In 1212, two groups involving children embarked on crusades to the Holy Land. They are generally lumped together and known as the Children's Cruade. They were not true crusades in the sense that the pope did not call for a crusade and nor did he sanction it (or them).
One group (from Germany) was led by a shepherd called Nicholas. They had been inspired, according to History Guide, by an earlier group from France. When they arrived in Rome, they were told by Pope Innocent III to return home.
The earlier group, also led by a shepherd, Stephan of Cloyes, got to Marseilles where they boarded ships under false pretenses - they were sold into slavery. They had been advised by the French King Philip II to return home.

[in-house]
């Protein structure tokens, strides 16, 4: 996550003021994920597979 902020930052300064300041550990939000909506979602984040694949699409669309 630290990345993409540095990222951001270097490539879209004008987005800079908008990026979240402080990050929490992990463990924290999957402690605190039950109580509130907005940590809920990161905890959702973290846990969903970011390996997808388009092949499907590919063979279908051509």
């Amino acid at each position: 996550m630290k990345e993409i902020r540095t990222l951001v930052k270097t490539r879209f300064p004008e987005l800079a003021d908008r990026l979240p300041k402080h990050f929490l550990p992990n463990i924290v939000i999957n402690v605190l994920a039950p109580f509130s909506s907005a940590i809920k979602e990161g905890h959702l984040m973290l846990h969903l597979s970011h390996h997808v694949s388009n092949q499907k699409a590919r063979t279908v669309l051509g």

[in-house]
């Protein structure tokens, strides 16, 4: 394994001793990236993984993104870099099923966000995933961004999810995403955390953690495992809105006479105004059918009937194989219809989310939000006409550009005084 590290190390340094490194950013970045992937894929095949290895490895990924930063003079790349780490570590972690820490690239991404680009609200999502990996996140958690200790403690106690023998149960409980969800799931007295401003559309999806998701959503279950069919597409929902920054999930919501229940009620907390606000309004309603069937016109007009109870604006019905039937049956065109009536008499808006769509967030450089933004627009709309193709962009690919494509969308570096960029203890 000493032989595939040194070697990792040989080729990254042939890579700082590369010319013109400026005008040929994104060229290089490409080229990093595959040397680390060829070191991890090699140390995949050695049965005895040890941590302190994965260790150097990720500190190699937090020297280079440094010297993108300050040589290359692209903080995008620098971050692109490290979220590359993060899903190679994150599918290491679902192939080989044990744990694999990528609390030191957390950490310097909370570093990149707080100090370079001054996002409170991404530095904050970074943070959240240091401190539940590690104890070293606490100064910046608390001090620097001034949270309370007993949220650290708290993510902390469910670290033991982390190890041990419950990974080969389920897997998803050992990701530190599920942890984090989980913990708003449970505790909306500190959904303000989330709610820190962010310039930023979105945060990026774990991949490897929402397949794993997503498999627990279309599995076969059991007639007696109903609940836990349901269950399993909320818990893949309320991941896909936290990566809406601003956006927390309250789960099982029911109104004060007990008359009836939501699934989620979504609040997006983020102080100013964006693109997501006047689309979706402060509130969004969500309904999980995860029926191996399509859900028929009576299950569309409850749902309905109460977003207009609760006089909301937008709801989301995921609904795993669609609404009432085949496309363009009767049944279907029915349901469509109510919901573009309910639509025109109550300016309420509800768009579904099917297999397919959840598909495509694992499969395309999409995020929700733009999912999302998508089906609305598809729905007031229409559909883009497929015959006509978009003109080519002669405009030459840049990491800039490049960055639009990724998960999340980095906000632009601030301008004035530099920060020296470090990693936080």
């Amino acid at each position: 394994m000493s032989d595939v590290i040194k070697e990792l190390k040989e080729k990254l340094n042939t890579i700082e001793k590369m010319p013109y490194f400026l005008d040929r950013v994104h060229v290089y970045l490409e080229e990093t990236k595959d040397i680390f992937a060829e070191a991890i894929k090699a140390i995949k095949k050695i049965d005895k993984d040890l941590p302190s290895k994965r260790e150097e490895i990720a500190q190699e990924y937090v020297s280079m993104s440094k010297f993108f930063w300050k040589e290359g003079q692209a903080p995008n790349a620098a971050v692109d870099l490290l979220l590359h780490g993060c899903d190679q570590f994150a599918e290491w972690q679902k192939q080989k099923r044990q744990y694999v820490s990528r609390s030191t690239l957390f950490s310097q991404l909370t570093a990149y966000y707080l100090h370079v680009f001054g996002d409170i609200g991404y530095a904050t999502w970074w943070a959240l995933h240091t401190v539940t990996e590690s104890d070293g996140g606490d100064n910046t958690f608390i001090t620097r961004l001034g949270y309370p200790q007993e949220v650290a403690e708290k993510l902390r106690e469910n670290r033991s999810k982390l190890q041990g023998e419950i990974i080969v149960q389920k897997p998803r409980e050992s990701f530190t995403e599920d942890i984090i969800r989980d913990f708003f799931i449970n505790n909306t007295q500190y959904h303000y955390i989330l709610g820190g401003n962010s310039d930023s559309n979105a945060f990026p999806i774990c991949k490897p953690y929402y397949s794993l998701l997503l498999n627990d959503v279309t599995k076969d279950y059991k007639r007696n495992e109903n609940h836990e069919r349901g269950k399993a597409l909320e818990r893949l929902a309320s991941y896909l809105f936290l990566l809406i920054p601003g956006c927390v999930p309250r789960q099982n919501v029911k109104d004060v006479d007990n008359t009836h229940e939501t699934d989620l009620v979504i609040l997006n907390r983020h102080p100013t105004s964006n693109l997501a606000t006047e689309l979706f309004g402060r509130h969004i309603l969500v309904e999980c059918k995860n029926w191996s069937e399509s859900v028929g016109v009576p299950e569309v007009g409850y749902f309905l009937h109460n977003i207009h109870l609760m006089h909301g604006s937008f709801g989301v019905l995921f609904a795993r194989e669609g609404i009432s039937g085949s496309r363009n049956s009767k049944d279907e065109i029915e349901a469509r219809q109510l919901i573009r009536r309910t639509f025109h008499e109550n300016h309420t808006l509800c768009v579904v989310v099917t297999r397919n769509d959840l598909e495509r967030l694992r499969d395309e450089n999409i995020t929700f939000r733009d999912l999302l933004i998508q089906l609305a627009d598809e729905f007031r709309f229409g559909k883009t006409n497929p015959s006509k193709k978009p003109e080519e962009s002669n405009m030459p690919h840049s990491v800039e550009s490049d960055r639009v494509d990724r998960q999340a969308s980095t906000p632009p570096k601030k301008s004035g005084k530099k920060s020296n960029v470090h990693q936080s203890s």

According to Brittanica.com, the participants of at least one of these groups took the Crusader's vow, and this vow was recognized as valid by the church, but it is not clear whether this recognition was at the time of the crusade or at some later point.
I can't find any reference to any response of the Pope to this first group. Was there any, or did the pope just react to the second group (from Germany) because they turned up in the Papal States? Also, did the church take any action to prevent further groups of 'unofficial' crusades involving children?